In Passing…Glen Sterling
Glenn Ray Sterling of Hulett, Wyoming March 3, 1942 – October 2, 2019
Glen Sterling, 77 of Hulett, Wyoming, was born on March 3, 1942 in Colorado Springs, Colorado to Joe and Dorothy (Austin) Sterling and he went home to be with his Lord, October 2, 2019 surrounded by his loving family.
Glen crammed many careers into his short life. He began bull riding while he was still in high school and rodeoed for 10 years. In 1970, he settled down in Schuyler, Nebraska where he began trapping and
making trophy saddles. He also invented the Sterling Trap while living in Nebraska and made and sold thousands over the years. In 1986, he moved to South Dakota and began his career with the South Dakota Game and Fish Department where he stayed for 30 years. In 2003, he met and married the love of his life, Connie Erie. After his retirement from the South Dakota Game and Fish Department, they moved to Hulett, WY, where he continued his fur trapping and hunting. He also began building airplanes. He has built and sold twelve to this date. All are still in service today around the country, as well as in Africa where a doctor uses it to fly to his patients in remote areas.
Glen is survived by his wife, Connie; son, Glen Jr. “JR.” and his wife Sissy from Huron, SD; daughter, Audra Jedlicka and her husband Dale from Schuyler, NE; and stepdaughter, Tara Burnham and her
husband Gerald from Cedar Rapids, IA; grandchildren, Clint Jedlicka and Ashley (Jarett) Andersen, Toby Sevyn, Brady (Karen) Andrews, Lacey (Dave) Rohe; great-grandchildren, Haley, Eli, Kasey, Maddie,
Waylon, Halie, Dawson & Carson; and many numerous and wonderful nieces and nephews. Glen is preceded in death by his parents, Joe and Dorothy Sterling; sister, Ruth Noe from Weatherford, Texas; brothers, Duane Sterling from El Paso, Texas, and Larry Sterling from Hot Springs, Arkansas. Memorials
have been established to benefit either the Hulett Senior Citizens Center or the Hulett Ambulance Service. Our husband, father, grandfather, great-grandfather and brother will be greatly missed. The family wishes to give a special thank you to Lesa, Kim, and Heidi of Sharon’s Home Health Care.
A Memorial Service will be held at 10:30 AM on Saturday, October 19, 2019, at the Greater Hulett Community Center in Hulett, Wyoming.Arrangements are under the care of Fidler-Roberts & Isburg Funeral Chapel of Sundance. Online condolences may be written at www.fidler-isburgfuneralchapels.com.
Dave Hastings added:
The loss of anyone we care about can be a tough blow, but when we lose someone like Glen, the loss is marked far and wide. Finding the words to address that loss is a tough job. Men like Glen leave a legacy behind, both in in what they accomplished, but more important, who they are. His quest for the best trap(meaning most reliable, practical, humane, efficient, and maintenance free)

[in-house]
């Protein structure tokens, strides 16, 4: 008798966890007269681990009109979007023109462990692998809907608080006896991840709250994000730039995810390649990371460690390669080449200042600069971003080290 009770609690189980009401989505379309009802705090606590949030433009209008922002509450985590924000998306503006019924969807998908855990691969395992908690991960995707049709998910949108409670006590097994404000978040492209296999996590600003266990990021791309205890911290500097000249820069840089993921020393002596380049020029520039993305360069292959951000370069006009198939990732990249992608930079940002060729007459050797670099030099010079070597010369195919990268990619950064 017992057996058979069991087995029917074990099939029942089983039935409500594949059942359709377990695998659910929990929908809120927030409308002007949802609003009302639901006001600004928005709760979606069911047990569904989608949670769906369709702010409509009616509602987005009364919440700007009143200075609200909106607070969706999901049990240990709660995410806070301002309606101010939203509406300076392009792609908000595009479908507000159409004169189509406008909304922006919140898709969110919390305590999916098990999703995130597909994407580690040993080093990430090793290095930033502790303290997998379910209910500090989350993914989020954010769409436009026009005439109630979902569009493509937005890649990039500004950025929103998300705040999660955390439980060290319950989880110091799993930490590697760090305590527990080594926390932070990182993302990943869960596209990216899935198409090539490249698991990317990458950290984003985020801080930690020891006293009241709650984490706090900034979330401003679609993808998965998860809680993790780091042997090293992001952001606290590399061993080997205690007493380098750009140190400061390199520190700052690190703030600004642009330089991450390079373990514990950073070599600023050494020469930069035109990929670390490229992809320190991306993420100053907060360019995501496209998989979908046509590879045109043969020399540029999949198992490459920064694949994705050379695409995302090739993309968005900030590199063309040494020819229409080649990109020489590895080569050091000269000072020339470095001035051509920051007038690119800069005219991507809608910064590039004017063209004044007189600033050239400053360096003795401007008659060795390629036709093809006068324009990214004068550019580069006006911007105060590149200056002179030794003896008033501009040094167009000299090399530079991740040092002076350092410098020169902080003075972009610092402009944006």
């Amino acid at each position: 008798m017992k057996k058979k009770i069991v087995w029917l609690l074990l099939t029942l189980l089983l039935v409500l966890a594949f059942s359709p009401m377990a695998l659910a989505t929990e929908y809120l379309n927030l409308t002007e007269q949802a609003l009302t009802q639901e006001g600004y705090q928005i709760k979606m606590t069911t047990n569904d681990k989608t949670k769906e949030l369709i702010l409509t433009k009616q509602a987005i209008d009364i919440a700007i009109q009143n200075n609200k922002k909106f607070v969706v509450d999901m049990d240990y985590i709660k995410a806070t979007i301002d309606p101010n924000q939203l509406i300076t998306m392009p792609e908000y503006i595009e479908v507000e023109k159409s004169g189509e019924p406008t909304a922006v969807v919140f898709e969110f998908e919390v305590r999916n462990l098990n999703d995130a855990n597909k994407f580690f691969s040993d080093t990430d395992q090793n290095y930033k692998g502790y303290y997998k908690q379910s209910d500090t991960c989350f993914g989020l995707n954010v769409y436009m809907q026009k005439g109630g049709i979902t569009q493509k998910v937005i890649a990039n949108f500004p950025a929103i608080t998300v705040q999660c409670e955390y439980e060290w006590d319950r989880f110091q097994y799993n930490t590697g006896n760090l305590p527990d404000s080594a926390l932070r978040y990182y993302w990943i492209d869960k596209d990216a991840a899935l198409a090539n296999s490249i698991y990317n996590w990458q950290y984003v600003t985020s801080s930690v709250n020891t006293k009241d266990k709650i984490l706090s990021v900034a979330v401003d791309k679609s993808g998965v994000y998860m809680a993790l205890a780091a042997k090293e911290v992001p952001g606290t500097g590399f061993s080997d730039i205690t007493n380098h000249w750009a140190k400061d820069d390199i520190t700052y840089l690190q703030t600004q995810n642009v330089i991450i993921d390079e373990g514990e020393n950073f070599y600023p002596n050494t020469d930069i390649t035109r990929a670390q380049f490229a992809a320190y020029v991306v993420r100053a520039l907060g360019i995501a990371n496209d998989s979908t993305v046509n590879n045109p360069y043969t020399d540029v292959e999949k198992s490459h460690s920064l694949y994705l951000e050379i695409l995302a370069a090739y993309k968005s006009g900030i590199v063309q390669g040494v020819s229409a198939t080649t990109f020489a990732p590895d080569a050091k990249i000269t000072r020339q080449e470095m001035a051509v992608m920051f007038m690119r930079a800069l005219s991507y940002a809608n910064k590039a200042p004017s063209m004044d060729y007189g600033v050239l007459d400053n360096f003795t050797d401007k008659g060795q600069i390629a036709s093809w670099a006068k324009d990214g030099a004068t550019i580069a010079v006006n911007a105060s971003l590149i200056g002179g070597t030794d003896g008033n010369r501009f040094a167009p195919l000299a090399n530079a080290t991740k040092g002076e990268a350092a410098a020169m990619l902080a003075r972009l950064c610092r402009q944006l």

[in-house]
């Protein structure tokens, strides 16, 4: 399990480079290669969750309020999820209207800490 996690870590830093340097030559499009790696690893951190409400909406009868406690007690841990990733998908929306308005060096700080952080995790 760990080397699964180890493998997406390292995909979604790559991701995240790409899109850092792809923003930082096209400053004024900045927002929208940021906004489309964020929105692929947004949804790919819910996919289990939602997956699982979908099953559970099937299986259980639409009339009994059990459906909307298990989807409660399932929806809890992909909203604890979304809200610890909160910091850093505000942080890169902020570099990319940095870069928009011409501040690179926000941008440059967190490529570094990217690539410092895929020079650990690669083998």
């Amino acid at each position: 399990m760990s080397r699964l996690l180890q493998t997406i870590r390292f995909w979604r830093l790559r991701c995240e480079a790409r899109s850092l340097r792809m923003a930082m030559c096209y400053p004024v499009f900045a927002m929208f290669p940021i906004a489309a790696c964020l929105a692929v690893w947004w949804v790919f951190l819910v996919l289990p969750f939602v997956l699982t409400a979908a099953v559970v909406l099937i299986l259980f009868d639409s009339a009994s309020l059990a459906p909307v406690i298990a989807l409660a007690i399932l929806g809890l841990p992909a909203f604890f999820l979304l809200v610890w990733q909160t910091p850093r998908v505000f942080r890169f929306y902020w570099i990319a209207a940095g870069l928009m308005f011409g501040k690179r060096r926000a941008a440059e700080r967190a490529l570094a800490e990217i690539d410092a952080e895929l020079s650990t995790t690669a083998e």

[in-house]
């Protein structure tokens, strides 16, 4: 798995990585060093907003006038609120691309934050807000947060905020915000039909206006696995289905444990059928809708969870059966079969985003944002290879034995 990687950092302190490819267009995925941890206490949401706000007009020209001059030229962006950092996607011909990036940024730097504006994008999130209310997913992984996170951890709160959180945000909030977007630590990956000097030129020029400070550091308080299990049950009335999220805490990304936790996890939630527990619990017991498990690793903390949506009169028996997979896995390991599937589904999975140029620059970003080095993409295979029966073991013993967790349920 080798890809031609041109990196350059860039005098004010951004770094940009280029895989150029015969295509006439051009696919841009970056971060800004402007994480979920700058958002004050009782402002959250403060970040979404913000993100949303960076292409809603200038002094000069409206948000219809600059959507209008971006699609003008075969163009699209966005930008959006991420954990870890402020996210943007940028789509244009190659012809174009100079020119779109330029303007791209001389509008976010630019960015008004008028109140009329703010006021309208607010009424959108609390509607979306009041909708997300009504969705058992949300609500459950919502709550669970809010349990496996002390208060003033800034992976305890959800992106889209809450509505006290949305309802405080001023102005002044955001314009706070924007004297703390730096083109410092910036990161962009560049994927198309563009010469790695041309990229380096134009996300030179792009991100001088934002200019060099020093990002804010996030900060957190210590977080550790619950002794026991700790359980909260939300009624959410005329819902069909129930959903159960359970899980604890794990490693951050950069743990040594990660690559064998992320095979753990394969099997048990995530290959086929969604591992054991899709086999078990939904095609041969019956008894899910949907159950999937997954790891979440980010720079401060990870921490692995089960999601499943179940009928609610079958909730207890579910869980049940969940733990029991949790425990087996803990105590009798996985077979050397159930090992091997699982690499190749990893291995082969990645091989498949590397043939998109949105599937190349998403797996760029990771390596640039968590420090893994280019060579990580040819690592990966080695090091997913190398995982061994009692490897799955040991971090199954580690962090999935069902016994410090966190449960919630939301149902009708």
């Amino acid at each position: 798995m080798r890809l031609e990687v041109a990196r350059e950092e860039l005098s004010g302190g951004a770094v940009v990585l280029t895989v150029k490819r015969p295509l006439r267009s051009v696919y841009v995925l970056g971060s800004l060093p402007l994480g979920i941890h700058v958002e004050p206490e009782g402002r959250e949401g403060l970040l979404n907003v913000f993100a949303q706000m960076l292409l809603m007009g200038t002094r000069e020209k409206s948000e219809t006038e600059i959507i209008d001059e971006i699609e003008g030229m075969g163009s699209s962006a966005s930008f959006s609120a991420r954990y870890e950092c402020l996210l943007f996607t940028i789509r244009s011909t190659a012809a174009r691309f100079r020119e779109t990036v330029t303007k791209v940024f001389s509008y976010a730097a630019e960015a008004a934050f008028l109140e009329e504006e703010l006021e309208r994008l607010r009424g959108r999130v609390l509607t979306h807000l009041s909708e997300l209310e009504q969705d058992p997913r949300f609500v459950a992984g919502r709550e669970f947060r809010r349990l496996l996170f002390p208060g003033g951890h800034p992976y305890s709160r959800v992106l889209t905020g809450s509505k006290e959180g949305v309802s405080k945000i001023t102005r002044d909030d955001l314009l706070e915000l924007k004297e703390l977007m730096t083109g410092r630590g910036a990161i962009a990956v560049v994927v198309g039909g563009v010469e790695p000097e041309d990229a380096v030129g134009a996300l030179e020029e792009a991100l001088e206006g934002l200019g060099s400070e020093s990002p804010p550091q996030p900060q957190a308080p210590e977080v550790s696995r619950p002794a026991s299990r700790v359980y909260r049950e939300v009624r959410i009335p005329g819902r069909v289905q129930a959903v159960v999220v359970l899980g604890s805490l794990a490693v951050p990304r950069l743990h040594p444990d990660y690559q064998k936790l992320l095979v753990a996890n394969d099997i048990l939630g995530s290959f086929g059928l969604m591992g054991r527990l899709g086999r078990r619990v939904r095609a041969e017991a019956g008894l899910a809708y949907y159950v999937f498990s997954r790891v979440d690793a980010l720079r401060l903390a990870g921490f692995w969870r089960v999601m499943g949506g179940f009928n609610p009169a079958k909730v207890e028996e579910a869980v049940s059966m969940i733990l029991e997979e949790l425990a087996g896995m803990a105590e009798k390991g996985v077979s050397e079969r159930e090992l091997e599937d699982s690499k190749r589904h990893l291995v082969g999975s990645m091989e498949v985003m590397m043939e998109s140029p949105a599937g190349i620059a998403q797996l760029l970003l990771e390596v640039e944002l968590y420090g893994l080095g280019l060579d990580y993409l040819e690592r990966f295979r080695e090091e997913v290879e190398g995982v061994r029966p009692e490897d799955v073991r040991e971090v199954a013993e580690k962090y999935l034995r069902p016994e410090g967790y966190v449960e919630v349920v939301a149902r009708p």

coupled with his lack of concern for cost or marketability, led him to the trap that defines high quality. And yes, you can buy cheaper, but you cannot buy better. Producing it free from issues like cost of
production and price-point margins, he simply approached that the way he approached everything he did: he made it the best he could conceive, and ignored all other input and complications. For decades of my involvement with the Trapping BMPs project, trap characteristics and performance became a very focused study, and most of the innovations that proved to be humane, practical, and
efficient in that 40 million dollar project were already incorporated into the MJ 600, decades ahead of the BMP process.
It is one thing to create something of remarkable quality, but another thing altogether to produce an airplane, and to do it so well and with such confidence that you get in it and fly it all over the country; which he did. As testimony to his character, he was not the least bit arrogant about his work, but at the same time, he did not give a second thought to testing his work at 5,000 feet. Traps and airplanes, of course, were only a couple of the products Glen created. In all of his endeavors and careers, he simply excelled. Few coyote callers will ever compare to Glen’s ability to not only coax in
the wily livestock killing coyote, but to take that killer out at distances that will boggle most riflemen.
That was, in fact, not just how he made and did things, it was how he lived. Whether he was making a saddle or riding a bull or making a friend, his focus and his passion for the best produced only one kind of outcome: the best.
Men like Glen are so straightforward that it only takes a couple of minutes to know exactly where they stand. He didn’t have a political bone in his body, and was not patient with anything but the plain and
simple truth. The fact that the FTA recognized Glen with the Hall of Fame plaque so recently has doubled in its meaning; so glad Glen was with us to receive it. Glen will clearly live on in the hearts and minds of us who knew him; and certainly so in the artful way he created things like his traps. And his innovations will last far beyond us all. Glen’s goal was never to be a person famous for inventing or creating something. He just wanted the best of himself. But the results have, and will, benefit us all for decades to come.
We will miss him deeply.